Arsene Wenger approaches his 1000th game in charge this weekend, with the Gunners set to face Premier League leaders Chelsea at Stamford Bridge.
It’s been an incredible tenure for the Frenchman dating back to 1996 however it has been turbulent with his first reign filled with trophies while he’s now attempting to end a nine year barren run.
Wenger is surprised by the landmark, with time flying by during his 18 year tenure.
He told Arsenal Player:
It makes you feel ‘where did the time go?’ It looks to me like I started yesterday, I can’t believe it is such a long time.
The Gunners boss reflected on both the low and highlights of his career in north London, and two of the three moments have something in common – Barcelona.
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The Frenchman’s biggest regret was the infamous night at Stade de France – the 2006 Champions League final defeat against Barcelona.
Arsenal were immediately handicapped after just 18 minutes when Jens Lehmann saw red but they managed to grab the lead through Sol Campbell. However they spent most of the match on the back foot before Samuel Eto’o and Juliano Belletti netted for the Catalans and won the illustrious prize that has regrettably eluded Wenger since.
It remains Wenger’s most difficult moment, he’s never managed to reach another Champions League final and that night eight years ago will forever haunt him:
I would like to replay the Champions League Final with 11 men in 2006. It will be the regret forever.
It has happened to us again with Bayern [this season]. That game I would love to have seen what would have happened if we stayed 11 against 11 against Bayern. These were huge games with so much at stake and you feel you cannot play with all your cards.
Wenger has enjoyed a selection of jubilant moments, winning the title at Spurs and Manchester United springs to mind, but for the long standing Gunners boss it was his first title win that stands out alongside the pulsating 2-1 over Barcelona in 2011.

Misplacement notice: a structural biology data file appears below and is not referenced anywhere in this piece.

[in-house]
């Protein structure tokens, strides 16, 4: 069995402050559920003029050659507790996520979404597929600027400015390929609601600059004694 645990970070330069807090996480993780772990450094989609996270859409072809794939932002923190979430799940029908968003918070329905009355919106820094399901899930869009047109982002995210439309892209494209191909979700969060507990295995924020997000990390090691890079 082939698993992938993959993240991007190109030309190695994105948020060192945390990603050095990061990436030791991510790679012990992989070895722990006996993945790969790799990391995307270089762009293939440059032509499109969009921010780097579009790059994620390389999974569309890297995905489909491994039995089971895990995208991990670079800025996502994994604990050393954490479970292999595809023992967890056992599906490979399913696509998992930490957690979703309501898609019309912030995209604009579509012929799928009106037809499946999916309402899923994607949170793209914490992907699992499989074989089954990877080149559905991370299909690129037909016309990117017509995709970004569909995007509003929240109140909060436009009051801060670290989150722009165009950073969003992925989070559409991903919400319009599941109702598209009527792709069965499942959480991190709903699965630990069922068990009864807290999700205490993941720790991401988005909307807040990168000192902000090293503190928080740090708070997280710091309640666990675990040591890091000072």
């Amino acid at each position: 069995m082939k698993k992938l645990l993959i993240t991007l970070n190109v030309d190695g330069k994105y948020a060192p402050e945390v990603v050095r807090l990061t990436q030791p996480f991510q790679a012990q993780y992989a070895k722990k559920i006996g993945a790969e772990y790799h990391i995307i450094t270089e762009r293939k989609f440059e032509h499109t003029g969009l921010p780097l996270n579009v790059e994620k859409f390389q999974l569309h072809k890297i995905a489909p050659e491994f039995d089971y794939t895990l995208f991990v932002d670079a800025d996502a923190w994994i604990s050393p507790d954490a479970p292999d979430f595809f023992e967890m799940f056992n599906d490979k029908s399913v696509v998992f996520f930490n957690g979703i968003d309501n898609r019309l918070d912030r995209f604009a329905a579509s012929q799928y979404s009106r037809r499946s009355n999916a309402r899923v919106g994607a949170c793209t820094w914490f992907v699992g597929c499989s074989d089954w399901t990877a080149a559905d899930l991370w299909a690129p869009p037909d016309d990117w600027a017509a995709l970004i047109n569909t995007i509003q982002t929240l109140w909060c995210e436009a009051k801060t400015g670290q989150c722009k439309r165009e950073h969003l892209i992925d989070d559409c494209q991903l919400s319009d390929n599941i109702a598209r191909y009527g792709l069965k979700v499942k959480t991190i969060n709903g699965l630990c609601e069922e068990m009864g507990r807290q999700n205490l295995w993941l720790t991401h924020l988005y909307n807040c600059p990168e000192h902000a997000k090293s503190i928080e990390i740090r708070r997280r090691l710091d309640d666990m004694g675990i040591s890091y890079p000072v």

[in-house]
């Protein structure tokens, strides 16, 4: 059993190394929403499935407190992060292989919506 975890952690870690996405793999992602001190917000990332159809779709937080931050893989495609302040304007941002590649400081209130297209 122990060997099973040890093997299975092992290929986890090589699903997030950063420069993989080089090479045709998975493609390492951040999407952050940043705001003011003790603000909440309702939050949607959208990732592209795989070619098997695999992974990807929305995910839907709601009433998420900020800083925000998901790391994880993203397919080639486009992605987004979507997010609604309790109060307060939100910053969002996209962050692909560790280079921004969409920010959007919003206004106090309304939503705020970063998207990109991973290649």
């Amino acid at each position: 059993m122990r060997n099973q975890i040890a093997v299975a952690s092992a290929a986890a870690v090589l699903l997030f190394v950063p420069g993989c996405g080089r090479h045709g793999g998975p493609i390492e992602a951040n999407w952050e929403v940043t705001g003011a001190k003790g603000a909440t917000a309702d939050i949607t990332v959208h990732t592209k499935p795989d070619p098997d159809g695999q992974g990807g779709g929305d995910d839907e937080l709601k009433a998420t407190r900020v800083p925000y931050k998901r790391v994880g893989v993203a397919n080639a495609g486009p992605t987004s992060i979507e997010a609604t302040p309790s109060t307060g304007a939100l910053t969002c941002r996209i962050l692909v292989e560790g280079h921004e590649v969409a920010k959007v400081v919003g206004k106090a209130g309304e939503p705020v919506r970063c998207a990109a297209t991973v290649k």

Arsenal were consequently knocked out in the second leg of the Champions League last-16 tie, but it was a huge night at Emirates for the opening leg – electric to say the least after a late Andrey Arshavin winner.
Wenger revealed his most enjoyable moment:
Maybe the Barcelona game on the Champions League night [in 2011], maybe winning the first title against Everton, which was so important.
I hope that the next game will be my favourite game.
There would be nothing greater than a win on Saturday for Wenger to beat his old foe Mou. It will help maintain their title challenge and give Wenger an enjoyable ‘thank you’ gift.
The club’s last trophy was the 2005 FA Cup which marked an end of a hugely successful era for Arsenal. The Emirates Stadium was a massive financial burden at a time when clubs were seeing an unprecedented injection of cash pumped into their squads.
Wenger has remained at the helm through the testing period that has seen a large amount of players developed into world class talents but sold for profits.
Incredibly the Frenchman has maintained Champions League qualification throughout, but is now confident they can compete with the Premier League powerhouses both on the field and in the transfer market.
Wenger reflected on his two ‘halves’ of his Arsenal career:
When I one day look back I will certainly be very proud of what I have done [in the second half]. This was a trophyless period but a much more difficult and sensitive period, where it needed much more commitment and strength than in the first part of my stay here.
I went for a challenge that I knew would be difficult because we had to fight with clubs who lose £150 million per year and we had to make £30 million. On top of that we had to stand up with people telling us we had to beat them.
Look, if I ask you tomorrow to race with Usain Bolt and win the race, you’ll realise quickly it is difficult.
I accepted to stay here a long time knowing that we had little chance to win the Premier League, but I think now we are in a position again where we can fight with other clubs to sign big players. I think we can be proud of the consistency of our achievement at the club.
All I can say is I hope this is not the end of Wenger’s reign.
In Arsene I Trust